Things to see and do at London Design Festival 2020

As the festival returns to the capital in both online and offline forms, Design Weeks picks the best of the line-up from talks to year-long installations.


The Hothouse, Redman Place

Installations are few and far between this year at LDF, though the two most prominent will hopefully provide some much-needed inspiration for visitors. Studio Weave’s year-long installation will bring warmer climes to east London’s Redman Place in the form of The Hothouse. The structure has been inspired by a Victorian glasshouse and has been designed by the architectural practice, who have worked with garden designer Tom Massey. In a year where international travel has been stifled, this might be a good chance to catch a glimpse of the exotic and unusual.

The Hothouse render

Unity, Coal Drops Yard

French designer Marlene Huissoud has created a very on-trend installation which requires people to stand 2m apart in a circle. Using foot pumps, visitors will be able to “breathe life into the piece” as it inflates into something that is “growing, dancing, breathing”. Expect something eye-catching and ready-to-share on social media.


Focus:20, Design Centre in Chelsea Harbour

Another recalibrated format for LDF 2020 is the Design Centre, which will provide a platform for 120 international showrooms to present new collections. There will be a virtual launch on 13 September, while trade professionals can visit the following week. An online programme aims to reach a wider audience throughout the week, and there will be accompanying talks.

For more information, please visit the website.

Design Trails

As part of the Peckham Design Trail, OOOD will be opening the doors to its South London studio and showing the process behind its metalwork and furniture manufacturing. The behind-the-scenes access also includes exhibitions from local craftspeople and the opportunity to see van conversions (perfect for a staycation). Nearby, Bleinheim Forge meanwhile will be using their workshop to teach people about the entire process of creating a knige, from raw steel to a finished blade.

There are more workshops on the William Morris Design Trail which weaves through Walthamstow. That includes industrial designer Liang-Jung Chen who will be teaching people to repurpose hardware at the Blackhorse Workshop. Other highlights include the Extinction Revellion Art Group who will be exploring the connection between William Morris’ “community and craft-based principles” and modern day activism.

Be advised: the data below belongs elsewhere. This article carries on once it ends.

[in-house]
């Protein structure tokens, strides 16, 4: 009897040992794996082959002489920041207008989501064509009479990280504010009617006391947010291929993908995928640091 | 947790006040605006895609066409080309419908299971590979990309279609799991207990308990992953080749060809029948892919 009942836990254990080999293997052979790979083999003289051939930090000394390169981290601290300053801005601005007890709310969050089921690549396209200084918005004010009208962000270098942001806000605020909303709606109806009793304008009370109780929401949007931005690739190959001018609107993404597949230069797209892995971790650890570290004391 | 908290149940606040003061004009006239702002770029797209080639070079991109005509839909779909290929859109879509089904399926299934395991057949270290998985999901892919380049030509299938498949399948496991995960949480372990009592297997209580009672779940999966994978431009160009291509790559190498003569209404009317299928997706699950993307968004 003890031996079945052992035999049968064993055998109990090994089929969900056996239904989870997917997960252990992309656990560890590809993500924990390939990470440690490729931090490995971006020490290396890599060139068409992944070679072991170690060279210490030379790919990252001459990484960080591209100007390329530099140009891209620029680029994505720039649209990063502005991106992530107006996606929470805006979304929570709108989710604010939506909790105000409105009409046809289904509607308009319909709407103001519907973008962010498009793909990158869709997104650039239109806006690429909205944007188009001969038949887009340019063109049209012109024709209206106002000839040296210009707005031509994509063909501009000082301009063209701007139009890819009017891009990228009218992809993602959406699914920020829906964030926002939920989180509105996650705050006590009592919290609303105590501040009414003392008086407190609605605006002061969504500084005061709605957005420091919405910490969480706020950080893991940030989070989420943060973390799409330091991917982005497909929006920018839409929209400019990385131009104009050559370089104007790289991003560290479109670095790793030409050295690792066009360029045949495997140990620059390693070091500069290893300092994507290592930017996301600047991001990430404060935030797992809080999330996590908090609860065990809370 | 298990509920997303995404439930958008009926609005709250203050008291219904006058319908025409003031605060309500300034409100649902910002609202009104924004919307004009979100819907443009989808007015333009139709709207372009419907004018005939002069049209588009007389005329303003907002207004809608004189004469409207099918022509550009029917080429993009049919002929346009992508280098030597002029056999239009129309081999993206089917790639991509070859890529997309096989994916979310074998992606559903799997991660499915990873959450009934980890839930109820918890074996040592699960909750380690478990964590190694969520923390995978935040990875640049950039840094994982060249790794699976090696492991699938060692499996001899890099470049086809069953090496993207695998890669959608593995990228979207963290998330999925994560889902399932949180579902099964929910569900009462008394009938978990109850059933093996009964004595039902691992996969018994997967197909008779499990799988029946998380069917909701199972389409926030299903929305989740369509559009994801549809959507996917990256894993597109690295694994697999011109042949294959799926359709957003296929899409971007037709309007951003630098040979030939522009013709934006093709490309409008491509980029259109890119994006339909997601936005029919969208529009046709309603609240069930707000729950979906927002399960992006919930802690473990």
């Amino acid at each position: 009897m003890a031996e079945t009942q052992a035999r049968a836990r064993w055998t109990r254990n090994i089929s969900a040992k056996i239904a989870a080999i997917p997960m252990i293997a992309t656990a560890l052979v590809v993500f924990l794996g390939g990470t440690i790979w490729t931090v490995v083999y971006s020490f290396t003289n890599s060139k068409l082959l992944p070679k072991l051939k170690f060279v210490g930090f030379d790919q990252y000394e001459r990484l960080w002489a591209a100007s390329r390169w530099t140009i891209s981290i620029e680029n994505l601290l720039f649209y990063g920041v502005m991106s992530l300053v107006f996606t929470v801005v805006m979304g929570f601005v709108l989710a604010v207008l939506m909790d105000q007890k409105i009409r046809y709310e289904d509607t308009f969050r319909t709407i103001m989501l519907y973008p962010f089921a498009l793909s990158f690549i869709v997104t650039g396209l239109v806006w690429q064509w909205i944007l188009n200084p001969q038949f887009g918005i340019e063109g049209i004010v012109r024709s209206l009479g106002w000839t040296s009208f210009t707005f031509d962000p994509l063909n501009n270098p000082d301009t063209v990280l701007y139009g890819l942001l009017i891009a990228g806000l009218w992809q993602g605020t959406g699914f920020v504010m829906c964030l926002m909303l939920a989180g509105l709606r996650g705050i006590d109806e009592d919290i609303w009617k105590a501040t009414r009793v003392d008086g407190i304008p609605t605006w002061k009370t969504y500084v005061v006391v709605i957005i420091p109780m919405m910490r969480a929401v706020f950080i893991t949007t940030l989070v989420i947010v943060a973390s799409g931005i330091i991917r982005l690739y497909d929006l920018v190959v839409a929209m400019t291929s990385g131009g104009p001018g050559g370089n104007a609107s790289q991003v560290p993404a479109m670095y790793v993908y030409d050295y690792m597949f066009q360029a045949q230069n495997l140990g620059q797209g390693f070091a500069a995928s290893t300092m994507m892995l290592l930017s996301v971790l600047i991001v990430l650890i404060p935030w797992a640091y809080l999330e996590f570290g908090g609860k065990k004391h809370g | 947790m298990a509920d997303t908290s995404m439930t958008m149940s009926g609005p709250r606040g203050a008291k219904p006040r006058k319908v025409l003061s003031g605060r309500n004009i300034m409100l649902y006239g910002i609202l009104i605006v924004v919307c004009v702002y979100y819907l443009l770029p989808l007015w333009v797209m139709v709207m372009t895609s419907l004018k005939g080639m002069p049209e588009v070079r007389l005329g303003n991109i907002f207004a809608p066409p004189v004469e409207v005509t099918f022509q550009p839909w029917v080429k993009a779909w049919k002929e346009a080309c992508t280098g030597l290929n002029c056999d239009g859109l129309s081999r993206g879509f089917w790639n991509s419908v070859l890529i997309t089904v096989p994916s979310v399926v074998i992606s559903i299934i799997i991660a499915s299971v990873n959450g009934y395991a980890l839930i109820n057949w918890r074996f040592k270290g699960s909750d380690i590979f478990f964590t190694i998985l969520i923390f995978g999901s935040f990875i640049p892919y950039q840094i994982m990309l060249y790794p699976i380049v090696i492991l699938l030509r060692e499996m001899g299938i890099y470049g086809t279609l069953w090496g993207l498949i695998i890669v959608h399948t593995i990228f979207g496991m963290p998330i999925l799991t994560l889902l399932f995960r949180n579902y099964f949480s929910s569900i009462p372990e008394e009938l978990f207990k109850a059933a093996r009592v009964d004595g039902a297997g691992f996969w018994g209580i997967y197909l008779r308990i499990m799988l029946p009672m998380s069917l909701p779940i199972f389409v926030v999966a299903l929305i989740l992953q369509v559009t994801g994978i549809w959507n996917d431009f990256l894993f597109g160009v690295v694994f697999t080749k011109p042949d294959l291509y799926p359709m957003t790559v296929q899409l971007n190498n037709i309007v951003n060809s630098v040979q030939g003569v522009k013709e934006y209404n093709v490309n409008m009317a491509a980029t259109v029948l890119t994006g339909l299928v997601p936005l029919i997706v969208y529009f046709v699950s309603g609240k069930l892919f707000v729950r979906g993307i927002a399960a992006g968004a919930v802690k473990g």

Follow the links for full programmes for the Peckham Design Trail and the William Morris Design Trail.


Connected: Made Together Apart, The Design Museum

Over the summer, nine designers were tasked with creating a table that would be suited for homes as many adapt to working from home. This September is the first chance to see the results from the brief at the Design Museum. It’s also the first time the designers will be seeing their creations, as the process has been done remotely in collaboration with Benchmark Furniture. Sustainable American hardwoods have been used. Could it be a new way to collaborate? You can see for yourself at the London exhibition space.

10 September — 11 October 2020. For full details, please visit the website.


System Redesign: In conversation with Ben Terrett

Public Digital CEO Ben Terrett — who led the design of GOV.UK — will talk about “radically changing how your organisation works”. These trends have been a long time coming, but the pandemic has accelerated them. Expect top tips on adapting to the internet era.

14 September, 1:30pm

Materials, by the Circular Design Project by SAP, The Ellen MacArthur Foundation and LDF

An all-star panel featuring Neri Oxman and Paola Antonelli will discuss the world’s circular economy and how materials can help shape a waste-free future.

16 September, 4pm

State of Mind: The Intersection of Design and Mental Health

2020 has been a difficult year, presenting unique challenges for our mental health. This panel — which includes Centre of Urban Design and Mental Health director Layla McCay — will explore how health and wellbeing can be integrated into design and how designers themselves can protect their own wellbeing.

16 September, 6pm

Adaptive Design for the Next Audience

It will be hard to escape talk of coronavirus at the festival, though creatives seem to be focusing on adapting rather than doom and gloom. Designers from Stufish — who brand themselves as “entertainment architects” — will discuss a pressing issue: how can we rethink existing venues for the new normal?

18 September, 1:30pm

Talks are free and take place online. However visitors will need to register. Follow the link for a full programme of talks and registration details.

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